Trained goldsmith and jewellery tutor Tamara works mostly with use silver and enamel to create her designs, although is open to using a wide variety of other materials when making conceptual jewellery pieces. Read on to learn more about her work, the advice she would give to those who are new to the industry and more.
Let us know a bit about yourself, detailing your background, study and training in the jewellery making industry.
I am a trained goldsmith and jewellery artist born and living in Serbia. Until my thirties, I was a manager and marketing specialist, and even before that I was just a girl fascinated with many forms of art, so in a way being jewellery artist for these last eight years is going back to my roots.
There is one saying in my country, “craft is learned by stilling”, meaning that you can only learn craft by watching some artisan at work. I can agree partially with it. In my case, I gained a great basis at Polytechnic school from my mentor, and the rest was courage to struggle with all the crazy ideas I have and implement them in my work.
Tell us about your work – are there any particular materials or techniques that you favour?
In a few words, I feel like a kid in a store. Out there are such wonderful choices of materials, techniques and possibilities. At the moment I am working mostly with silver and enamel, and even though they are rather conventional materials I try to use them in an unconventional way. In my conceptual jewellery, I use a variety of materials and every material I use demands investigation of possible ways to transform it into the design.
How would you best describe your design style?
Maybe the best description of my work I got from the female audience. They say that all my pieces, even conceptual ones, are very feminine and poetic. I must confess, poetry was one of the forms of art I was interested in.
As a jewellery maker, where do you like to get your inspiration from for your pieces?
In a way, there is a constant feeling that I am behind with the schedule. Yes, artists do have schedules. Mine is one large notebook full of new projects and ideas waiting to come alive. Most of the new ideas I get when I am in transportation or when doing something not so inspiring; obligatory things. So if you ever see me with the “out of here” look in my eyes, you will know a new project is being born.
Do you have a piece that you have made which you favour or are particularly proud of?
It will always be my next piece. However, many give me a big headache when I make them and I feel great joy when they were finished.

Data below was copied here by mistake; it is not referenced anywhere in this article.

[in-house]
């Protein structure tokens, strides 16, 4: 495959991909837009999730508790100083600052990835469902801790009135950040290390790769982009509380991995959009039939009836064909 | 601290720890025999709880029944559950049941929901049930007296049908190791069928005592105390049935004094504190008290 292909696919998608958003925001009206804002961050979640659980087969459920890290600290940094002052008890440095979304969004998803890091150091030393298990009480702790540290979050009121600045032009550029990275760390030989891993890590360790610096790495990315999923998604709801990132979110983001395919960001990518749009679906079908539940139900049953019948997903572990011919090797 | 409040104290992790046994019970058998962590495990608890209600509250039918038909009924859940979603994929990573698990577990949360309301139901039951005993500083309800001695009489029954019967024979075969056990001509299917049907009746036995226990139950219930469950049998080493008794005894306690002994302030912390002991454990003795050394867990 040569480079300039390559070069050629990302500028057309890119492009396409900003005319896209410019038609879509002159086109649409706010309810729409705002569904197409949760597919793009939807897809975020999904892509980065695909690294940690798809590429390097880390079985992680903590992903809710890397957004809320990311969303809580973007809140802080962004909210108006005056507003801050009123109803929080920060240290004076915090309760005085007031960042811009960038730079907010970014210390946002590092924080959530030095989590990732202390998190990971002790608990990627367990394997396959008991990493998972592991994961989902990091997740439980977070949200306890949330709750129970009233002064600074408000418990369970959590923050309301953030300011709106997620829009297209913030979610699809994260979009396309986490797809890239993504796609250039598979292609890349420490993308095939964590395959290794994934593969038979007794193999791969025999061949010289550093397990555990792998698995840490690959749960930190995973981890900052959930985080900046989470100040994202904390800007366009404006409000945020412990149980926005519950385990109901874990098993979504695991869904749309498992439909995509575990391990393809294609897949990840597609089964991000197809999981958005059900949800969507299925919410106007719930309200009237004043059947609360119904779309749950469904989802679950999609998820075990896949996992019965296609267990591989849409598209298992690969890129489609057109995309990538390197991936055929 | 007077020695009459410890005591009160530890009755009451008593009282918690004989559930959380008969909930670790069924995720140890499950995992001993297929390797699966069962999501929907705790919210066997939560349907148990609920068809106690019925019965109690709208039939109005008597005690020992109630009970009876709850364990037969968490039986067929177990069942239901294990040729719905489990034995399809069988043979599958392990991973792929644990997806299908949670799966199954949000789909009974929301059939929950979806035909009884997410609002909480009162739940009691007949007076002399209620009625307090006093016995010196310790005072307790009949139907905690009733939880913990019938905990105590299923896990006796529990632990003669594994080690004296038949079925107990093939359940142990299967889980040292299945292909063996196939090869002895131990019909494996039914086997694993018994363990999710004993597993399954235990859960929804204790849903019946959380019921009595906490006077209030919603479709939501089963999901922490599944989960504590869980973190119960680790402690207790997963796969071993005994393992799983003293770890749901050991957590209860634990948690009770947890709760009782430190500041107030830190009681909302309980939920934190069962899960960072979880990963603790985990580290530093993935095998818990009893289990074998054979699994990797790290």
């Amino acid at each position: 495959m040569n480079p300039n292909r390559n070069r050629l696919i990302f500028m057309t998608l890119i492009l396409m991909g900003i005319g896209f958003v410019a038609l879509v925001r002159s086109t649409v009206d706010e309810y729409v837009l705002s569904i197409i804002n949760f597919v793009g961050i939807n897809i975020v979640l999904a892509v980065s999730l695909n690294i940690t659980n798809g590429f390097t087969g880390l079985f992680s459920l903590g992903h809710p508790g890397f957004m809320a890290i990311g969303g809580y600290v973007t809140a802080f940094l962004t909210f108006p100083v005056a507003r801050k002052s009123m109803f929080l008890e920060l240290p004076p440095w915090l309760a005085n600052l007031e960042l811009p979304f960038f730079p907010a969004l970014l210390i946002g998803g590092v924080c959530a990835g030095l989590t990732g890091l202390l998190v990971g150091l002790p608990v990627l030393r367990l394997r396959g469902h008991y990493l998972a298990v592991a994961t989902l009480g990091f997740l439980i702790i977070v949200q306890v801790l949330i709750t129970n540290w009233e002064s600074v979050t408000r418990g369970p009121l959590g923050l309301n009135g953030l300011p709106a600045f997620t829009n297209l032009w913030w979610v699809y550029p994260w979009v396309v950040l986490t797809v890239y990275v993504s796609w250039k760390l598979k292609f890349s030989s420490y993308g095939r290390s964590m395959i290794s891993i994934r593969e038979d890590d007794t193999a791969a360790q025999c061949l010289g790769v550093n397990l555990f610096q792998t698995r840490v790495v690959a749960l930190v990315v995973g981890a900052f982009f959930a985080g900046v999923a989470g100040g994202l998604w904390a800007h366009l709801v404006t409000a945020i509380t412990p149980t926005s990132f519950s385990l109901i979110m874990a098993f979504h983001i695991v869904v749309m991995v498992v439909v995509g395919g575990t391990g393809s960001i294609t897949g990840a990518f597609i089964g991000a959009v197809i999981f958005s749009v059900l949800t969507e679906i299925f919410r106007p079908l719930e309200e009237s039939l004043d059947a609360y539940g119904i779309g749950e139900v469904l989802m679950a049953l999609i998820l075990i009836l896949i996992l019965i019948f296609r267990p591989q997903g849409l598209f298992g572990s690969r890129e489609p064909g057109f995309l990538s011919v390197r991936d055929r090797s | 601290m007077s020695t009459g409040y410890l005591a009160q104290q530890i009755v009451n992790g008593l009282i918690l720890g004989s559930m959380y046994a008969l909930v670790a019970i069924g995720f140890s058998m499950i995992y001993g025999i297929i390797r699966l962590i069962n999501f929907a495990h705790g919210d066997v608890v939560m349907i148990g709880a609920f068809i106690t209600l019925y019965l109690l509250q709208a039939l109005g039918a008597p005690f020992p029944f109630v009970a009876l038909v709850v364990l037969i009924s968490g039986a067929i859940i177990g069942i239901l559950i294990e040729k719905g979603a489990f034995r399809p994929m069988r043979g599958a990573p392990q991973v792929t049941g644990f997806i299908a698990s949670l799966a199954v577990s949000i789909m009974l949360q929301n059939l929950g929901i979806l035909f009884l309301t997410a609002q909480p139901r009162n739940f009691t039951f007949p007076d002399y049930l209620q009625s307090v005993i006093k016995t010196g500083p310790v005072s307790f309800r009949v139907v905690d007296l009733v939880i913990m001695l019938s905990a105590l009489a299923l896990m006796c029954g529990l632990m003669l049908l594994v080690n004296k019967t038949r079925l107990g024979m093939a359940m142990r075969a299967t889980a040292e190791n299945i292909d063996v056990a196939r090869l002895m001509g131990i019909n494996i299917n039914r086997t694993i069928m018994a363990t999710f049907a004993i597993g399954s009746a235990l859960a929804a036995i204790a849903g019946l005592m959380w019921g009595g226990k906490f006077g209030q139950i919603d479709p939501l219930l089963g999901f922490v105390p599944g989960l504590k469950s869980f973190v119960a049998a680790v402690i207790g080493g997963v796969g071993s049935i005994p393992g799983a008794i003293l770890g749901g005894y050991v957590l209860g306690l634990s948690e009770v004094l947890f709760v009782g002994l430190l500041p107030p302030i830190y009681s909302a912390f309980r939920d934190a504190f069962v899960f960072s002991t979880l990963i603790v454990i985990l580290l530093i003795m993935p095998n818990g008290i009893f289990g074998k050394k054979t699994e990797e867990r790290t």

What is the one item in your jewellery making workshop that you could not live without?
As my mentor said to me, the two most important tools in every workshop are a jewellery saw and a torch. I agree. Of course, the longer as you work, the more tools you need.
What upcoming trends do you see being popular soon?
Being a jewellery artist, I am happy to see that the wider audience is more interested in conceptual jewellery and unusual materials and techniques. These works of art are something that can be worn (every day), that can be proudly shown and that speaks much more about its owner than traditional ones.
What is the most valuable lesson you have learnt from your time in the jewellery making industry?
If you believe in yourself, you have one great supporter and there are no limits to what can you achieve. Recently I had a conversation with a person who worked as a goldsmith for forty years. He said “don’t be afraid to make a mistake. Whenever I made a mistake, I have learnt so much. Mistakes are important!”
Do you have any particular advice that you would give to up and coming jewellery designers, or someone interested in getting into jewellery making?
Next to my art, I work as a teacher of jewellery techniques. To all my students I give a few pieces of important advice: to try different techniques – one of them will be right for them, to enjoy working – fun is an important component in every good piece, and to learn the basics so that they could be free creating. So in all, be confident, be brave with your craft and you’ll do well!
…and finally, time for a bit of fun in our quick-fire round! Tell us your favourite…
…colour – this depends on my mood, time of year and the project I am working on
…food – all
…place – home
…city – Belgrade, Firenze
…animal – dog